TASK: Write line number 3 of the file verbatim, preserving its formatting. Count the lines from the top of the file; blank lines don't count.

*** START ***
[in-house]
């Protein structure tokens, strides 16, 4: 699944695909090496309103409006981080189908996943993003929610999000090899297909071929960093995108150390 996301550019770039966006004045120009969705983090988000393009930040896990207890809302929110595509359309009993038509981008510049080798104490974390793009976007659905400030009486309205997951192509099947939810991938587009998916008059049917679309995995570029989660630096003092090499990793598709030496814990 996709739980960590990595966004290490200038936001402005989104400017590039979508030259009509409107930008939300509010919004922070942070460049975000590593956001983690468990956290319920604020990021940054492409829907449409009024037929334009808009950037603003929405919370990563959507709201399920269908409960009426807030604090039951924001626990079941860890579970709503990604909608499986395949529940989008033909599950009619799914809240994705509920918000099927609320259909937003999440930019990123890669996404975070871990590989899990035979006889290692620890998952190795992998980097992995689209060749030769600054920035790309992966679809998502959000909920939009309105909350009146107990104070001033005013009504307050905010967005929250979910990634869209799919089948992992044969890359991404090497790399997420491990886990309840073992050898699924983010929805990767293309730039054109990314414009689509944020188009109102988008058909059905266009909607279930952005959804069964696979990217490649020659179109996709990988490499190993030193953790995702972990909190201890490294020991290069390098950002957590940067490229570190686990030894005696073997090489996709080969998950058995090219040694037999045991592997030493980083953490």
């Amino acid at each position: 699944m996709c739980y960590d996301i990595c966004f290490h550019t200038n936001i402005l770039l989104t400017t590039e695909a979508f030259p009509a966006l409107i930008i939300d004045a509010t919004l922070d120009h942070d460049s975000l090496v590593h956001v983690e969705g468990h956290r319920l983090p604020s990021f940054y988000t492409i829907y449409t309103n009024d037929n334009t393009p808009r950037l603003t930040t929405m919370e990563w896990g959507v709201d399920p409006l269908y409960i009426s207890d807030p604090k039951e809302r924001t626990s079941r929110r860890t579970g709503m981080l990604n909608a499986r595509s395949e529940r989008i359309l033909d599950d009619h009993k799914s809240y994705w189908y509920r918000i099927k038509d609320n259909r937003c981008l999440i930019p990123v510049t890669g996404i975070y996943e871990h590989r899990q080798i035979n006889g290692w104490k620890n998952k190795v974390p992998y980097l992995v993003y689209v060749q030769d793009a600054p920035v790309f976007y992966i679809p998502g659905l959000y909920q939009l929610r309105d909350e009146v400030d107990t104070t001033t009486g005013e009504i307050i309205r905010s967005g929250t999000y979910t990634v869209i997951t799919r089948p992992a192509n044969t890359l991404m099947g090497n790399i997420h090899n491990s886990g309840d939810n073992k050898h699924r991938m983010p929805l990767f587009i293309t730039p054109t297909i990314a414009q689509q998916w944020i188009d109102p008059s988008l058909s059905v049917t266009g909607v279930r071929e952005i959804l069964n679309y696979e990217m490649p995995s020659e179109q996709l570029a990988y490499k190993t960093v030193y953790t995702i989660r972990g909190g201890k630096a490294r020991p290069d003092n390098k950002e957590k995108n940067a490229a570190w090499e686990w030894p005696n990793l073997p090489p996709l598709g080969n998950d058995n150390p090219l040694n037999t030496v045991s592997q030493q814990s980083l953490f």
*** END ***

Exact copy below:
């Amino acid at each position: 699944m996709c739980y960590d996301i990595c966004f290490h550019t200038n936001i402005l770039l989104t400017t590039e695909a979508f030259p009509a966006l409107i930008i939300d004045a509010t919004l922070d120009h942070d460049s975000l090496v590593h956001v983690e969705g468990h956290r319920l983090p604020s990021f940054y988000t492409i829907y449409t309103n009024d037929n334009t393009p808009r950037l603003t930040t929405m919370e990563w896990g959507v709201d399920p409006l269908y409960i009426s207890d807030p604090k039951e809302r924001t626990s079941r929110r860890t579970g709503m981080l990604n909608a499986r595509s395949e529940r989008i359309l033909d599950d009619h009993k799914s809240y994705w189908y509920r918000i099927k038509d609320n259909r937003c981008l999440i930019p990123v510049t890669g996404i975070y996943e871990h590989r899990q080798i035979n006889g290692w104490k620890n998952k190795v974390p992998y980097l992995v993003y689209v060749q030769d793009a600054p920035v790309f976007y992966i679809p998502g659905l959000y909920q939009l929610r309105d909350e009146v400030d107990t104070t001033t009486g005013e009504i307050i309205r905010s967005g929250t999000y979910t990634v869209i997951t799919r089948p992992a192509n044969t890359l991404m099947g090497n790399i997420h090899n491990s886990g309840d939810n073992k050898h699924r991938m983010p929805l990767f587009i293309t730039p054109t297909i990314a414009q689509q998916w944020i188009d109102p008059s988008l058909s059905v049917t266009g909607v279930r071929e952005i959804l069964n679309y696979e990217m490649p995995s020659e179109q996709l570029a990988y490499k190993t960093v030193y953790t995702i989660r972990g909190g201890k630096a490294r020991p290069d003092n390098k950002e957590k995108n940067a490229a570190w090499e686990w030894p005696n990793l073997p090489p996709l598709g080969n998950d058995n150390p090219l040694n037999t030496v045991s592997q030493q814990s980083l953490f």